Patients with this condition should perform pain-free flexibility and strengthening exercises as part of their rehabilitation to ensure an optimal outcome. One of the key components of PCL rehabilitation is pain-free strengthening of the quadriceps, hamstring, gluteal and calf muscles to improve the control of the knee joint with weight-bearing activities. The treating physiotherapist can advise which exercises are most appropriate for the patient and when they should be commenced.

Surgery for an PCL tear

Surgical reconstruction of the PCL may be indicated in patients who have a complete rupture of the PCL and have not responded to a high quality physiotherapy rehabilitation program or patients who have a complete rupture of the PCL in combination with damage to other structures within the knee. Following PCL reconstruction surgery a lengthy period of rehabilitation of 6 12 months or longer is often required to gain an optimal outcome and return the patient to full activity or sport. Surgery for a PCL tear should be particularly considered in patients who have a complete tear and:

  • are < 40 years of age
  • need a high level of knee function for recreational, work or sporting activity
  • have associated damage to their menisci or collateral ligaments of the knee
  • are able to comply and commit to intensive rehabilitation
  • have ongoing knee pain, swelling or recurrent episodes of the knee giving way despite appropriate rehabilitation

Following a complete PCL rupture, patients who choose not to have surgery may suffer from ongoing knee instability and recurrent episodes of the knee collapsing or giving way with certain movements (particularly twisting or hyperextension). Patients with a complete PCL rupture may also have an increased likelihood of developing knee osteoarthritis due to excessive movement and subsequent wear and tear of the knee.

In the case of surgery, rehabilitation for a PCL injury should commence from the time of injury, not from the time of surgery. This is essential to minimize swelling, improve range of movement and strength and ensure an optimal outcome following surgery.

Prognosis of a PCL tear

With appropriate management, most patients with a minor to moderate PCL tear (grades 1 and 2) can return to sport or normal activity within 2 8 weeks. Patients with a complete rupture of the PCL are likely to require an extended rehabilitation period. In patients who undergo surgical reconstruction of the PCL, a lengthy rehabilitation period of 6 - 12 months or longer may be required to gain optimum function. Patients who also have damage to other structures of the knee such as the meniscus or collateral ligaments are likely to have an extended rehabilitation period.

Physiotherapy for a PCL tear

Physiotherapy for patients with a PCL tear is vital to hasten healing, ensure an optimal outcome and reduce the likelihood of future recurrence. Treatment may comprise:

  • soft tissue massage
  • joint mobilization
  • taping
  • bracing
  • ice or heat treatment
  • electrotherapy (e.g. ultrasound)
  • anti-inflammatory advice
  • exercises to improve flexibility, strength and balance
  • hydrotherapy
  • education
  • activity modification advice
  • crutches prescription
  • biomechanical correction
  • a gradual return to activity program

Other intervention for a PCL tear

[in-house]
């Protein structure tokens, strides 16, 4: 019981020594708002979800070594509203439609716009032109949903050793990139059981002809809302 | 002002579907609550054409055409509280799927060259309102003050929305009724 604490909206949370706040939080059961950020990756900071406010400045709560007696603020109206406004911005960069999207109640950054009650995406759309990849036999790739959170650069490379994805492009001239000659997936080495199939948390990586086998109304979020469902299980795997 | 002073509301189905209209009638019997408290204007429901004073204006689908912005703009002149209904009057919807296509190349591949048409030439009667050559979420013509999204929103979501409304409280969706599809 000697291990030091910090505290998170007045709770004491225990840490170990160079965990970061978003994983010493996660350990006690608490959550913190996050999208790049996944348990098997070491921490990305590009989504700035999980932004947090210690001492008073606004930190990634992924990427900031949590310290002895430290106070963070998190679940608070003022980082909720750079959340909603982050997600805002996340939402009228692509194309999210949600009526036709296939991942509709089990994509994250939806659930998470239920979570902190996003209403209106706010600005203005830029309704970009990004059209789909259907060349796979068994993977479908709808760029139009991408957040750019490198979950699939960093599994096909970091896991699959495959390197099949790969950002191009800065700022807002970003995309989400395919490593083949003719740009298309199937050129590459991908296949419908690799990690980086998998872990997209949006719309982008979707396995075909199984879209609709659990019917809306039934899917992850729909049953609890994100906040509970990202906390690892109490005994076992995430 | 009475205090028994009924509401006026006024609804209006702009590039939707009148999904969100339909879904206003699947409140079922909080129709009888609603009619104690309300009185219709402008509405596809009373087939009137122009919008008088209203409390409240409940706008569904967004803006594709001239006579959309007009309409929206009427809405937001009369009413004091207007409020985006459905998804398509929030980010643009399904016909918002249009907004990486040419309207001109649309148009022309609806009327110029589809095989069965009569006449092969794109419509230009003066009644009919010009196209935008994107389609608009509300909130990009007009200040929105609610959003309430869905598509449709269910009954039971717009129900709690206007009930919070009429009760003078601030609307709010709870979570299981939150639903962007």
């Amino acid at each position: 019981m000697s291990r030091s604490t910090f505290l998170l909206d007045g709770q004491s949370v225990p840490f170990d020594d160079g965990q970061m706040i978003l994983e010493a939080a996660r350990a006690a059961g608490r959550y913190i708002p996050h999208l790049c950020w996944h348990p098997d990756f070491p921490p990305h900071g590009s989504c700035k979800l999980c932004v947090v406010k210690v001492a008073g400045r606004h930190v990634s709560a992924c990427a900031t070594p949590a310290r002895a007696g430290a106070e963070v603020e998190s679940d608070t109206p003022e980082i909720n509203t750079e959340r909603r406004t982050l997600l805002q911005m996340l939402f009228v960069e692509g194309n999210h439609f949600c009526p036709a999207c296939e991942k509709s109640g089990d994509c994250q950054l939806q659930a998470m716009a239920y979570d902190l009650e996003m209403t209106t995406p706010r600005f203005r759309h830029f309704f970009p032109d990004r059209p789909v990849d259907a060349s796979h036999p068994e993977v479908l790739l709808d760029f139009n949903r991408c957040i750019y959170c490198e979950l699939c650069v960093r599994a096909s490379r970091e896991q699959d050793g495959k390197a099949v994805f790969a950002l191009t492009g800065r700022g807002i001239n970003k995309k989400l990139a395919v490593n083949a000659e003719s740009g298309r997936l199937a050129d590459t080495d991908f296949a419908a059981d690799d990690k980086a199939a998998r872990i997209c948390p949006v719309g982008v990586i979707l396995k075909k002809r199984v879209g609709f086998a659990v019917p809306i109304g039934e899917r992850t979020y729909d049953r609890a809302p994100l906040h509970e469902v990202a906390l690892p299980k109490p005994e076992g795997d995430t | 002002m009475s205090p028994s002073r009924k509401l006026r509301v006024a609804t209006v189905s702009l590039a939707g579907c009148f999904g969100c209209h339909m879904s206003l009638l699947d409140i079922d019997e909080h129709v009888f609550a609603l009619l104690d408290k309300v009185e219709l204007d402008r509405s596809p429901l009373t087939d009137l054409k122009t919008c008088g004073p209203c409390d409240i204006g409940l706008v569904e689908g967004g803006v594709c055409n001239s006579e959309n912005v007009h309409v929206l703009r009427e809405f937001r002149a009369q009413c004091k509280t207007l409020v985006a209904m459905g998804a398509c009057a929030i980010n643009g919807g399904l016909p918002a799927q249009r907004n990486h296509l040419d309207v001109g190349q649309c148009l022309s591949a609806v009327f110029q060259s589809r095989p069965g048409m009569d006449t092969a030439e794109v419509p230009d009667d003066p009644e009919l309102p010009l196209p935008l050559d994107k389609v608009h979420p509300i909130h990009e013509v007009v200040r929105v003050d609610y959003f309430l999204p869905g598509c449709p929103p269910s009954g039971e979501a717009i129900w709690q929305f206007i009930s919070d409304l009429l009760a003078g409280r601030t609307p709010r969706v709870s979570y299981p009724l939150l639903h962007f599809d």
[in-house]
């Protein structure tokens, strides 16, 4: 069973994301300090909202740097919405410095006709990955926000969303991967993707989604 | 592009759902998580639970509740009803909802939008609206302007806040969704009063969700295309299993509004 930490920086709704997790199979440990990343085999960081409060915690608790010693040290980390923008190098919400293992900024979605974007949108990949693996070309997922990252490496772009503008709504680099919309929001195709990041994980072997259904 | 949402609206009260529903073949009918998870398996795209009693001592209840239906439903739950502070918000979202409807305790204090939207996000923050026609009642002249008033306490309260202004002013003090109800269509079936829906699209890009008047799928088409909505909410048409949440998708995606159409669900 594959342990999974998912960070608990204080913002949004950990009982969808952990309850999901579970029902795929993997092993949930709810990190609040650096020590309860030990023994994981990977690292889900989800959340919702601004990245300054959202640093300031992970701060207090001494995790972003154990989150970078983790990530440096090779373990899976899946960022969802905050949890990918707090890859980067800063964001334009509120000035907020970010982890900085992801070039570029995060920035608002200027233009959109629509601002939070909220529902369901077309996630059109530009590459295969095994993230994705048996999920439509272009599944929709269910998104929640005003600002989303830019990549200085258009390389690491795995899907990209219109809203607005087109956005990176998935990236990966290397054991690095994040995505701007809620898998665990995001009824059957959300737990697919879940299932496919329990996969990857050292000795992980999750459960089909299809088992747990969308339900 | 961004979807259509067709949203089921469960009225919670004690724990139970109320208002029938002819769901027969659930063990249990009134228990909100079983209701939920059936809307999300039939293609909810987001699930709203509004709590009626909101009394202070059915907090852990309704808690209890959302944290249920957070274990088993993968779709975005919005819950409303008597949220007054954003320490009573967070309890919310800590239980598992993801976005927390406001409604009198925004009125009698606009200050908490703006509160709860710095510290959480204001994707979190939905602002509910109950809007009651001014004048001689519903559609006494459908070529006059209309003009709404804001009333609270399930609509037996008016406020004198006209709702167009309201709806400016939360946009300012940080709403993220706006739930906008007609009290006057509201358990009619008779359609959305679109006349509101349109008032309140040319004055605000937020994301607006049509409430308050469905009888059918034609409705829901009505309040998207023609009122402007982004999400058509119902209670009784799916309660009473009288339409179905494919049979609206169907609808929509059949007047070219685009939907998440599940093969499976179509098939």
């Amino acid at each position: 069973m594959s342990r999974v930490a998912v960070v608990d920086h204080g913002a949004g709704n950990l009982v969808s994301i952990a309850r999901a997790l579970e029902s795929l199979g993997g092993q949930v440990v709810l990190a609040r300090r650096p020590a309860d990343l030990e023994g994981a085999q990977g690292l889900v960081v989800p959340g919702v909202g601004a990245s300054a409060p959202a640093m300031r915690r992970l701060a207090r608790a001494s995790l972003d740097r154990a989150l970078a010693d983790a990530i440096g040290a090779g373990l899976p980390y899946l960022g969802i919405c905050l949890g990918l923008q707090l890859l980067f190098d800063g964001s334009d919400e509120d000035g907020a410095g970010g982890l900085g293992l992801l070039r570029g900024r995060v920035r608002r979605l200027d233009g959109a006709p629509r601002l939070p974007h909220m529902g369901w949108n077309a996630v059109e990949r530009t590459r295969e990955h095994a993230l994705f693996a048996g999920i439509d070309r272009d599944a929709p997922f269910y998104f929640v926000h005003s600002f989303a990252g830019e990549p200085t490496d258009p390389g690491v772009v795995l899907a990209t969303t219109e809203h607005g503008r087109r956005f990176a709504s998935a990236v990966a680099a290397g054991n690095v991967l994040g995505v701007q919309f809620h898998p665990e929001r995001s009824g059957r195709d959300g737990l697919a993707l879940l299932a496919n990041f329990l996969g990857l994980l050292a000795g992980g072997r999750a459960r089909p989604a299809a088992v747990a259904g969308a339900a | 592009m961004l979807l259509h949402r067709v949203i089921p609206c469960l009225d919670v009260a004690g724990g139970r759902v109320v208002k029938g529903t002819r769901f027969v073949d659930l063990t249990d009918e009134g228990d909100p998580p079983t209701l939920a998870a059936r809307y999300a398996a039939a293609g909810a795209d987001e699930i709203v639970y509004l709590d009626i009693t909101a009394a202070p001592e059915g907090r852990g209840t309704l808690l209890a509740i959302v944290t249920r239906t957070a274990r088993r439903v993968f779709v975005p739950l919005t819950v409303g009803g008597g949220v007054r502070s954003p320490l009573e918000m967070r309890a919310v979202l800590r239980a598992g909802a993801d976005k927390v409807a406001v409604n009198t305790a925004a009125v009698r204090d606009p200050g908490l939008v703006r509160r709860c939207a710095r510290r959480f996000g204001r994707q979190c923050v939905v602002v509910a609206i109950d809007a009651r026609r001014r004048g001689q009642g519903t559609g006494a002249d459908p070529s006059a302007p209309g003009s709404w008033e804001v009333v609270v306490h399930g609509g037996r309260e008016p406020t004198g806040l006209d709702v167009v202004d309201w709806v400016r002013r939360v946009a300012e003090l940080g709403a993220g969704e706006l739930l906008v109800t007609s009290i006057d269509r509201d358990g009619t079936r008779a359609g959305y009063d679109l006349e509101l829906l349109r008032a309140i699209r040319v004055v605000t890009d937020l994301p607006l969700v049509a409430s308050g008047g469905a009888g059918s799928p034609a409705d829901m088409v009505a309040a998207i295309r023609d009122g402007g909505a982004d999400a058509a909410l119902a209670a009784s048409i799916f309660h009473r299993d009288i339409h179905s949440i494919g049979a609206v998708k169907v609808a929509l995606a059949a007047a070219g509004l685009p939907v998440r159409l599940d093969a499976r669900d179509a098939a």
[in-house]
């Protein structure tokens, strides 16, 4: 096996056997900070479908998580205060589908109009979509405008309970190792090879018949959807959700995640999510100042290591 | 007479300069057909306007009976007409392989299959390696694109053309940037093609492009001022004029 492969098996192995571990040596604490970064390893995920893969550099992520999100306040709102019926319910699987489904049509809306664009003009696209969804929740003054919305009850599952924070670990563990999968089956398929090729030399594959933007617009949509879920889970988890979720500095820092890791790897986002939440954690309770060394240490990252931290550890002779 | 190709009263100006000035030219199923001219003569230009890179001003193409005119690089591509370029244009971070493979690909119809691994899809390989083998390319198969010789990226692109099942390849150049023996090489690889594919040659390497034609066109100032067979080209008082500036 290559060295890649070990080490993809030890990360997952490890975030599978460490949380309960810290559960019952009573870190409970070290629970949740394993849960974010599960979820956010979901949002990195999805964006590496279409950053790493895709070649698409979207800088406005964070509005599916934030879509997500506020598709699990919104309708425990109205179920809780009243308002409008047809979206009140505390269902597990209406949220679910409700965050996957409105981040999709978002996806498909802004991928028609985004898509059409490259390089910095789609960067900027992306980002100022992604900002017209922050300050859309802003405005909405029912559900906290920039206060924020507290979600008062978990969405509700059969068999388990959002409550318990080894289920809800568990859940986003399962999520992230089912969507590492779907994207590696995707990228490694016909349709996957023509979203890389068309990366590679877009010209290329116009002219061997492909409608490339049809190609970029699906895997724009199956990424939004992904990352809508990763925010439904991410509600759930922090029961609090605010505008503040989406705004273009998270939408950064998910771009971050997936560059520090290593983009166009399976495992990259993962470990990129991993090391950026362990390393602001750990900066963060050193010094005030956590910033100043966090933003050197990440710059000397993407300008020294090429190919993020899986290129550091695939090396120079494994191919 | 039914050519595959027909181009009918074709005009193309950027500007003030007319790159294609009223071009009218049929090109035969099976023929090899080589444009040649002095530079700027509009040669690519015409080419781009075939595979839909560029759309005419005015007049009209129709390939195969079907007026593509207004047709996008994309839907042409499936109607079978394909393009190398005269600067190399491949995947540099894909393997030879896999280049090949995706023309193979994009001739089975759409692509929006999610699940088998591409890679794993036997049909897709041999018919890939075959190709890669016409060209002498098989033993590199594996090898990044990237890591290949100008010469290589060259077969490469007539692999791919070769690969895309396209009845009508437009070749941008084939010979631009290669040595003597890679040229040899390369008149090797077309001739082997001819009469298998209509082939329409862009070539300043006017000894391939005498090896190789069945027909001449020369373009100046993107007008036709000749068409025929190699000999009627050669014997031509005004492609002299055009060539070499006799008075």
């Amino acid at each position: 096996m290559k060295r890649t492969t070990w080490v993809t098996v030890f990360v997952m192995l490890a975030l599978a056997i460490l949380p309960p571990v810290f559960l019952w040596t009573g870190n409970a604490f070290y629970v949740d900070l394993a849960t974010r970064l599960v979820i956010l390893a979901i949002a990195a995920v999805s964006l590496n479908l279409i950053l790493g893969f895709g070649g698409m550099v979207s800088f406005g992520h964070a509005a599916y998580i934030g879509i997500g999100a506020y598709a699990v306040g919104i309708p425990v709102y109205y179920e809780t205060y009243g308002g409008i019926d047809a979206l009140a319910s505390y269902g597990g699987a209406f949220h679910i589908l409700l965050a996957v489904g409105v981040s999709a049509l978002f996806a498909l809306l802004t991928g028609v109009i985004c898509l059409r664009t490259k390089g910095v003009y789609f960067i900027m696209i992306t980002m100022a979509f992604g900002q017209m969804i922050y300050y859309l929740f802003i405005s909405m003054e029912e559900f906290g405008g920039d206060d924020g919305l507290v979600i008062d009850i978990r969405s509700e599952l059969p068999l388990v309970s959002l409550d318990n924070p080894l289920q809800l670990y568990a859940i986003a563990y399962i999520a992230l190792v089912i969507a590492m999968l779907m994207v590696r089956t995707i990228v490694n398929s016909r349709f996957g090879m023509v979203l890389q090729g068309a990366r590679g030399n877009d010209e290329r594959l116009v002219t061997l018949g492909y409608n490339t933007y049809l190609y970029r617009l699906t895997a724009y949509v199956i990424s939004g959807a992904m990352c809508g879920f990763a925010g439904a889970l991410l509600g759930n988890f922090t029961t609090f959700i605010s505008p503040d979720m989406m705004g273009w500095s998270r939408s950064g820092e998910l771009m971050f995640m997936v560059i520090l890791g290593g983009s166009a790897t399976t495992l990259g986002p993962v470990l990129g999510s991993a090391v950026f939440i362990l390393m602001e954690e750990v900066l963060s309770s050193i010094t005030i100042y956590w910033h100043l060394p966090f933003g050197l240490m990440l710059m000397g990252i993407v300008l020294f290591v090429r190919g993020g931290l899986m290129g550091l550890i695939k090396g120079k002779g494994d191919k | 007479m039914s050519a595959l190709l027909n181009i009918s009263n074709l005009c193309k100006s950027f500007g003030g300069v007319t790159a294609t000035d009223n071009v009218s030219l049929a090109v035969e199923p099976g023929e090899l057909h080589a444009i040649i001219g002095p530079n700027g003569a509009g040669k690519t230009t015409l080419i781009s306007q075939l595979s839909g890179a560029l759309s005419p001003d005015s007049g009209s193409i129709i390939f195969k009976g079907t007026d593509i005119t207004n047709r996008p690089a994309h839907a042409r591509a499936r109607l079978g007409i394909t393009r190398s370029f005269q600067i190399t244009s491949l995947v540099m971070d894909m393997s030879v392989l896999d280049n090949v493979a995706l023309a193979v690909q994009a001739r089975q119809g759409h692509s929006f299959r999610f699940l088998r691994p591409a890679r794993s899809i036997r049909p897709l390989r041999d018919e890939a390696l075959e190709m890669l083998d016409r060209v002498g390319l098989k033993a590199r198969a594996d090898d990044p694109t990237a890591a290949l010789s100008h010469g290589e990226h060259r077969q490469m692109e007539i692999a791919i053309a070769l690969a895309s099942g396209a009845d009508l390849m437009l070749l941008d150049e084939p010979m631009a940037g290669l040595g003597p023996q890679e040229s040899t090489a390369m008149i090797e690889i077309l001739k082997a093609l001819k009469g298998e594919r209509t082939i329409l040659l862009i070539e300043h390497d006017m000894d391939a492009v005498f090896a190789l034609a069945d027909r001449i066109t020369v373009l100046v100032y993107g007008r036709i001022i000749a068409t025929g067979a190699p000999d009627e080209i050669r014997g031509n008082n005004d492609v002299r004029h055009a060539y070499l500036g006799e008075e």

Despite appropriate physiotherapy management, a small percentage of patients with a PCL tear do not improve adequately. When this occurs the treating physiotherapist or doctor can advise on the best course of management. This may involve further investigation such as an X-ray, CT scan or MRI, or a review by a specialist who can advise on any procedures that may be appropriate to improve the condition. Surgical reconstruction of the PCL is occasionally required in cases of a complete PCL rupture particularly when other structures are damaged or conservative measures fail.

Exercises for a PCL tear

The following exercises are commonly prescribed to patients with this condition. You should discuss the suitability of these exercises with your physiotherapist prior to beginning them. Generally, they should be performed 3 times daily and only provided they do not cause or increase symptoms.

Knee Bend to Straighten

Begin this exercise by lying on your back as demonstrated (figure 2). Bend and straighten your knee as far as possible without increasing your pain. Repeat 20 times.

Knee Bend to Straighten for a PCL Tear

Figure 2 Knee Bend to Straighten (left leg)

Static Quadriceps Contraction

Begin this exercise in the position demonstrated (figure 3). Tighten the muscle at the front of your thigh (quadriceps) by pushing your knee down into a towel. Put your fingers on your inner quadriceps to feel the muscle tighten during contraction. Hold for 5 seconds and repeat 10 times as hard as possible without increasing your symptoms.

Static Quadriceps Contraction for a PCL tear

Figure 3 Static Quadriceps Contraction (left leg)


Physiotherapy products for a PCL tear

Some of the most commonly recommended products by physiotherapists to hasten healing and speed recovery in patients with a PCL tear include:

  1. Knee Braces
  2. Crutches
  3. Ice packs or hot packs
  4. Protective Tape
  5. Foam Rollers (For self massage)
  6. Spikey Massage Balls (For self massage)
  7. Resistance Band (For strengthening exercises)

To purchase physiotherapy products for a PCL tear click on one of the above links or visit the PhysioAdvisor Shop.


Find a Physio for a PCL tear

Find a physiotherapist in your local area to treat a PCL tear.


Other Exercises


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Anatomy of a PCL tear and posterior cruciate ligament








             (click to enlarge)

Figure 1 Anatomy of a PCL tear (rear view of the knee)